This trip can be tailor made throughout the year to suit your requirements
Responsible tourism: Zimbabwe & Zambia vacation
Of all the countries we operate in across southern Africa, it is in Zimbabwe where conservation needs are perhaps clearest and most focused. The economic crisis in which the country has been held in recent years has in some areas resulted in unprecedented pressure on wildlife and natural resources, a situation that has been worsened by periodic drought conditions. Accordingly our conservation initiatives in Zimbabwe have been tailored to address the most pressing threats to the survival of wildlife with fruitful partnerships and encouraging successes very evident.
On either side of Mana Pools National Park lie hunting areas in which a number of lion hunting permits are sold annually. We are providing extensive logistic support and data toward a Lion Research project aimed at determining the long-term effects of sport hunting on lion populations, with specific reference to the Mana Pools population.
The study is led by Norman Monks, Warden of Mana Pools National Park. Since hunting concessions surround the Park, there is concern that the killing of male lions - who wander where they like, in and out of the Park - is having an adverse affect on the general lion population dynamics in the region. Monks therefore collared certain lions and tracked them, seeking to build up a clearer picture of where lions go and what happens to them. Because one person can't be everywhere at once, the camps can help out in very practical ways here, contributing time and logistics. Staff members at Ruckomechi have been caught up in the saga of lion lives and have thrown themselves into the study with verve and enthusiasm. In their free time they have tracked the various collared individuals and have even taken part in actual collaring operations. What is becoming increasingly evident is that when males are killed in one place it causes ripple effects and upheaval in the larger area. If the results of the study can prove this, it will provide significant weight behind the drive to help end sport hunting of these magnificent beasts in the area.
With every booking, we donate funds to Helping Rhinos, our charity partner. Helping Rhinos have been set up to create awareness of the issues threatening the global rhino population and raises funds to help protect them for future generations.
This donation goes towards training for members of the local community to become rangers and ensure that there are more local people trained in the fight against poaching. This is important from a conservation perspective in order to preserve and protect one of our most important and prehistoric species, but also from an educational perspective as members of the local community are trained and offered jobs and a career - as well as educated about Rhino conservation.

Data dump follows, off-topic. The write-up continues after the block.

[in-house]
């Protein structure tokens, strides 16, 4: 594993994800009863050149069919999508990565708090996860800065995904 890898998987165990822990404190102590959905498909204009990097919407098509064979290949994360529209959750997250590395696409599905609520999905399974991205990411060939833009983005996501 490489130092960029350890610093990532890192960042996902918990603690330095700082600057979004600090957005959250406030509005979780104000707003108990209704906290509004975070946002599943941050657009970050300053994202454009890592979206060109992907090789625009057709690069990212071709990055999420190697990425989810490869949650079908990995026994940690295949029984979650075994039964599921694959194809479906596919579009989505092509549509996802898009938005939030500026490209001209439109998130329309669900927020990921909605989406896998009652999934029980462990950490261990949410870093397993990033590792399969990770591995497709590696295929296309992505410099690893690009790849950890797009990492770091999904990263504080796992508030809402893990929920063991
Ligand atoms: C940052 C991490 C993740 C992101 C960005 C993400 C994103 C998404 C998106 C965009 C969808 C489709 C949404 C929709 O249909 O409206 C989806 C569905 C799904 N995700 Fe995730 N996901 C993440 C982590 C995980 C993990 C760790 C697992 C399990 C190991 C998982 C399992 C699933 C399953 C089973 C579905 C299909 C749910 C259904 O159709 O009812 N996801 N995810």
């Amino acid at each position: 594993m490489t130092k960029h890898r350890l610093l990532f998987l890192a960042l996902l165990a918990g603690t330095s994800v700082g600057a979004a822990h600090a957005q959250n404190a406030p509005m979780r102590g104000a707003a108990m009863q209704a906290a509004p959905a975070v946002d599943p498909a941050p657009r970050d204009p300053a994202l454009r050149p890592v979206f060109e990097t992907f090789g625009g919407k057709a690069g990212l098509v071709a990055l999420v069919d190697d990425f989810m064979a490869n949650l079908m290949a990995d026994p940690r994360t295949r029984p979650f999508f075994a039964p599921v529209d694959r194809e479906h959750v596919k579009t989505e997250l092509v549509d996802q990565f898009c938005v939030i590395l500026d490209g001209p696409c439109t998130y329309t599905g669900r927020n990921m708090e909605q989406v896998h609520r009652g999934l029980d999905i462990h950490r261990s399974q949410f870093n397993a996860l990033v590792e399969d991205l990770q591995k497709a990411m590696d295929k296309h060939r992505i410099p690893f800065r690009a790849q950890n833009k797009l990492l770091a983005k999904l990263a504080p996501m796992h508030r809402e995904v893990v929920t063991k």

As camps have expanded in the Kafue National Park, more opportunities have arisen to partner with the local people in caring for and learning about our environment. Employment opportunities have been the first step in this process; initially in construction as more than 150 casual labourers from remote surrounding villages helped to build the new camps, and then later in the open camps where upwards of 130 men and women are permanently employed in eco-tourism positions. With permanent employment has come training and skills development. Rural income is such that those employed in the 5-month construction period earned more than 8 times the annual average income for rural Zambians.
Zambia camps, including Busanga Bush Camp, have pioneered the use of innovative energy-saving systems, which are being used as a model to lower the environmental footprint across camps in all regions.
Crucially a presence has now been established in the remote areas of the Park year-round . Prior to our presence, poaching was known to occur especially in the wet season when the area is largely inaccessible and visitor activity is low. Kafue saw significant poaching in the 1980s and game numbers declined before beginning to recover in the 1990s with the growth of ecotourism in Zambia. Today in Kafue, Busanga Camp and its partners' employ eight game scouts seconded from the Zambian Wildlife Authority who are based at the camps and conduct anti-poaching patrols from these bases year round.
Additional measures taken in Kafue National Park have been the secondment of a tertiary student who, aside from learning skills useful in the ecotourism industry, has conducted grass surveys of the Busanga Plains and examined the role of fire in this unique ecosystem, so contributing to our understanding and thus management of it. Further fish surveys are planned with future students in an ongoing capacity building programme in order to determine the role of traditional fishing in the area. An aerial census conducted in September 2007 has provided baseline data of the ungulate population of the Busanga Plains that is useful in comparison to figures from the 1970s; these calculations will allow us to chart the ongoing revival of the area.